Is the sound of the momentums a significant step-up from the zik or you wouldn't say? Or to phrase it differently, if I'd go with the zik, am I sacrificing significant sound quality?

Also regarding the zik, can I pair them with my laptop and still have the noise isolation?

Finally, if I were to wear them for >2hrs at a time which pair would be more comfortable?


Also one last thing; I experimented with some in-ear pairs which I never had done before and I experienced something weird.. I found that when the volume was low any movement of the cable would just resonate to my head. For example, if the cable was grinding ever so slightly on the zipper of my hoody the sound was almost multiplied and deafening. Should, I call it cable noise.. microphonics? Is it always like that with in-ears if they're sealed in the ear?


Thank you and keep up the great reviews! Definitely, bookmarking this site!


manishk's picture

Hi Tyll,

I regularly see you reviews on youtube. I am from India.

I want you comments on Harman Kardon BT Headphones. I want to how is the bluetooth signal strength. Does the headphone have good bass and clearity.

Most of the headphones which are reviewed by you are not available in India.

If possible can you please suggest should I buy the Harman Kardon BT Headphones.

Thank you


Manish K



MacedonianHero's picture

Did a second round of A-Bing these with the UE9000s and I prefer the Ultimate Ears cans in pretty much every area. One thing I found right off the bat, was that I couldn't extend the earcups completely down to cover my ears. 


The UE9000s just sounded more real to me and I really like the option of a great sounding headphone that can be run in passive mode. 


Great write up (as usual) Tyll!

StacyHB's picture

Hi Tyll, not sure if this is the appropriate place to post this, but you mention the lack of carrying case for the Ziks.  We at GOcase are making a premium case for the Ziks.   Check it out at

Sérgio's picture

como dice el título, si. exelente, admiro la objetividad en un análisis. saludos

Lunatique's picture

For those of you who want to tame the strident sound of the Parrot Zik (in its default setting), here's my EQ setting in the Parrot Zik's Audio Suite app:

80 Hz = -4
160 Hz = -4
5.6 KHz = -6
10 KHz = -6
(The other frequencies remain the same)

This setting makes the Zik sound a lot more similar to the Sennheiser HD650, which was used as the reference for A/B comparison. It won't sound identical, but the overall sonic signature is close and the Zik sounds far more pleasant and neutral compared to its default setting or any of the included factory presets provided by Parrot.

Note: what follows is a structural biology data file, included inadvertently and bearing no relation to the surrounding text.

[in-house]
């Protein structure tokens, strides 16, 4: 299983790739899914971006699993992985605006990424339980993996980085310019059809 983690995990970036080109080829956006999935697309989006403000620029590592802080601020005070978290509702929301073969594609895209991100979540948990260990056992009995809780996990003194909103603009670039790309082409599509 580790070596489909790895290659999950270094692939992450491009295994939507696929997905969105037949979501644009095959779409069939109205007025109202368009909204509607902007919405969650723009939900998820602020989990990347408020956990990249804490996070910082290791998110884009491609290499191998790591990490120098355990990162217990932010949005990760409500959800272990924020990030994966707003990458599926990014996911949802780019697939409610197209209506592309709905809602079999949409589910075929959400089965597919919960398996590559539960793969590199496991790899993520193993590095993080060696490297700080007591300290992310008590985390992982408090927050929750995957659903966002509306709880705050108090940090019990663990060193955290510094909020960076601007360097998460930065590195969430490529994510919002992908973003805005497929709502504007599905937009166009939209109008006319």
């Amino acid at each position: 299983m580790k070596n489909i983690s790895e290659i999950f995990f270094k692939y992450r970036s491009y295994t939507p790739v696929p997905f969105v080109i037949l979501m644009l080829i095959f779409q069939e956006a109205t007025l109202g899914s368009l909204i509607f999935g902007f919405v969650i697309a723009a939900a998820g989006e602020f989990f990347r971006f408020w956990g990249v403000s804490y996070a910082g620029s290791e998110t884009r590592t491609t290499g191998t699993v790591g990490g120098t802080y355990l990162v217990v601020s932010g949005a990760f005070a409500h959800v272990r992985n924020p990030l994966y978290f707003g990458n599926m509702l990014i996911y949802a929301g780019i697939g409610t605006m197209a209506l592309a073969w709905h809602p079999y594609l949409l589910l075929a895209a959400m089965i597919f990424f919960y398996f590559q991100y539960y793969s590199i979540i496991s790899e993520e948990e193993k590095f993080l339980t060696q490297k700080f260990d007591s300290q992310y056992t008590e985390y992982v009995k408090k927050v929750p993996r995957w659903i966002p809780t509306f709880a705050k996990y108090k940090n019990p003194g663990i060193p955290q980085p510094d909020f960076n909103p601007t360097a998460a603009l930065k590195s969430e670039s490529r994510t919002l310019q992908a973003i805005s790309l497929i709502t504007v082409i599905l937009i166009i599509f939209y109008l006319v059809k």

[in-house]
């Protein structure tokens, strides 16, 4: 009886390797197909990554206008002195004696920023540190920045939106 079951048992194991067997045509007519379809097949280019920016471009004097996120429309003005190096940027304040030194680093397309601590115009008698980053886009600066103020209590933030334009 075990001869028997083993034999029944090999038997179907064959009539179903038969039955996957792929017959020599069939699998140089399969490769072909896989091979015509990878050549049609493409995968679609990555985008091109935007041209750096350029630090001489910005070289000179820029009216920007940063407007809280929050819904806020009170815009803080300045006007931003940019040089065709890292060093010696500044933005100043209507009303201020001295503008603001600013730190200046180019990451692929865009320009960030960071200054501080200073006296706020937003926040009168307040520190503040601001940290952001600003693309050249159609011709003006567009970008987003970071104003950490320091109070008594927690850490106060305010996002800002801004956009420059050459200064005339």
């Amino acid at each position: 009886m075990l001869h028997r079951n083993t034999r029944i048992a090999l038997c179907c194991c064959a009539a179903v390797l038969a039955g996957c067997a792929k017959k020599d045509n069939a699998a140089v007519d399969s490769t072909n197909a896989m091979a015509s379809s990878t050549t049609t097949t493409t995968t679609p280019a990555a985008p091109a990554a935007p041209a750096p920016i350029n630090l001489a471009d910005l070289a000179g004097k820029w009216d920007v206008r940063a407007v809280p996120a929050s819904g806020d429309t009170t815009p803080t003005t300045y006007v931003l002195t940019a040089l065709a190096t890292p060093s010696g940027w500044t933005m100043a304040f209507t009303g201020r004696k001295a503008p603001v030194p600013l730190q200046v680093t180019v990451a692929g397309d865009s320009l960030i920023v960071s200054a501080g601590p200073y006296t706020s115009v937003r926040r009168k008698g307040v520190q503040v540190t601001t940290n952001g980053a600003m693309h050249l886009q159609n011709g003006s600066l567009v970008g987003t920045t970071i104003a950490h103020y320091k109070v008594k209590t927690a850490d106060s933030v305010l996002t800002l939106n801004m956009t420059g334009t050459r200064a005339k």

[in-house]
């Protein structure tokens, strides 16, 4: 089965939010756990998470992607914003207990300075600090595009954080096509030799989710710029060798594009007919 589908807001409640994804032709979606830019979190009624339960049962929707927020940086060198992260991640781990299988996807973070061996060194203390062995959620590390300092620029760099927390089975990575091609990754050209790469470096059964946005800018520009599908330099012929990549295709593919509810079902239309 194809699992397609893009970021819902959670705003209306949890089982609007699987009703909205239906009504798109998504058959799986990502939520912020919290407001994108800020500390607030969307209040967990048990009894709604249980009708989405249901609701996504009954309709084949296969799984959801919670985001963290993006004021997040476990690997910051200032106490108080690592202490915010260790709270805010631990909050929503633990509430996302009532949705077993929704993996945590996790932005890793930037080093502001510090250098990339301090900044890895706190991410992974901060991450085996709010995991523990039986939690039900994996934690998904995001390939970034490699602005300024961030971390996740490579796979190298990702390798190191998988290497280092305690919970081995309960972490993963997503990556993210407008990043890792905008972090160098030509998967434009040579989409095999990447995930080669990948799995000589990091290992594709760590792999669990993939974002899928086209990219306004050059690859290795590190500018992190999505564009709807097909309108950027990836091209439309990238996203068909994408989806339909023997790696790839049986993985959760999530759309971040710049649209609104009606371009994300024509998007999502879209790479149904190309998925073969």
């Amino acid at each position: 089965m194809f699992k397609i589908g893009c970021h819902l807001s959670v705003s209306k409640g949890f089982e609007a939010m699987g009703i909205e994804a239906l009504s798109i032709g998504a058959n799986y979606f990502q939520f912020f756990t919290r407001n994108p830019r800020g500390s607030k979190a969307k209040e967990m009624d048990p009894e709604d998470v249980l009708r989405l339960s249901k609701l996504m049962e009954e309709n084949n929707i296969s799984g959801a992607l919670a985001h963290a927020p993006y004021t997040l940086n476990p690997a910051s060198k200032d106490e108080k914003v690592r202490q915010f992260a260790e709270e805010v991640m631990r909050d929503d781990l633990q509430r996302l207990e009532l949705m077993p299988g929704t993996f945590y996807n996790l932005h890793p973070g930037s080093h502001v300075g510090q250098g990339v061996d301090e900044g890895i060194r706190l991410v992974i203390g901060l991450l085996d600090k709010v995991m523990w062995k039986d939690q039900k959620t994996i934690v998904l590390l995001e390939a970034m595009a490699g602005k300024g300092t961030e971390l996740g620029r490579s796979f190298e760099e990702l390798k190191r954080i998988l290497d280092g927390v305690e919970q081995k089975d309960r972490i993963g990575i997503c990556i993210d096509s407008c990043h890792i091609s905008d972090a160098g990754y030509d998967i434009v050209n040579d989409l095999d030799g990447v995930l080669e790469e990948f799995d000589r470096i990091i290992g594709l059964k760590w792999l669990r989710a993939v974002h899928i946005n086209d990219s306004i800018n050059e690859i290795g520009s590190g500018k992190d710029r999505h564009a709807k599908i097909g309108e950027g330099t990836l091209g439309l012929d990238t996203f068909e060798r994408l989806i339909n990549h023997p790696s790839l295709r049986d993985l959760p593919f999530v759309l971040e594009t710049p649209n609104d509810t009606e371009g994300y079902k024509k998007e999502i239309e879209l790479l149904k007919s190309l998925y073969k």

Don't use the "Tuned by Lou Reed" because it sounds extremely colored and harsh--it's nothing but a useless gimmick (especially if you care about accuracy and neutrality in your audio reproduction).

Active Noise Cancellation doesn't mess with the sound too much (not to the point that it should bother you), so use it when you have to without feeling like you're doing something really negative to your listening experience. The difference is pretty much negligible.

As for the Parrot Concert Hall, that's mainly a subjective choice, so pick whatever sounds the most immersive and engaging to you based on the music you're listening to. I personally don't like too much coloration, so I tend to not use the settings with too much room coloration. Just a little makes the virtual listening environment a bit more lush sounding, and I tend to like the milder settings the most.

Tyll Hertsens's picture
Thanks for the input, Lunatique!
aliniazi's picture

I just love these headphones. They are the best. I've used these head phones extensively for few months now, they are hands down the best headphones I've ever used. The sound quality is crisp and clear, the Active Noise Cancellation works perfect, I've taken it on flights and they were wonderful. The battery life is great, lasts me all day, and the best feature is that once the battery is dead it can still be used with the headphones cable provided. I haven't found any other headphones that offer these features. Not to forget the free Parrot app is excellent, allows me to configure the sound the way I like it. If you're after good head phones, you will not find a better piece.

rolandclark963's picture

Blue tooth head set is a necessary and useful thing for everybody, most of people use headphones at the time of driving car or any other vehicles. There are various type of phones available in different looks and as per requirement of users they make the products.
Mercedes Repair in Burlington, Wa

Awee3's picture

PS Vita If you you count to the die-hard fans of Senran Kagura, you can access sports special for the ultra limited surprise Shinobi slippery splash-n-spray. This jam packed collector's item contains all tools including the cuddly pillow and two sets of figures with five characters (the table and new Hebijo Shinobi girls). All physical collector's Edition are exclusively available through the marvelous online store.
Free PS Vita Games

cadsce12's picture

arcane legends triche
Un mélange de Pac-Man avec Grand Theft Auto, depuis la loi Breaker, vous contrôlez un voleur qui doit voler une voiture pour lancer une vague de vols à travers la ville, en évitant de se faire attraper par la police.

santisinghok's picture

There is a problem with moving market in Indian. That is many individuals still form a stereotyped understanding of any typical Movers and Packers Gurgaon here.
Packers and Movers Gurgaon
Packers and Movers Bangalore

santisinghok's picture

They equate any such organization with a mini vehicle loaded with riskily-tied luggages; driven by uneducated individuals

Packers and Movers Mumbai
Packers and Movers Pune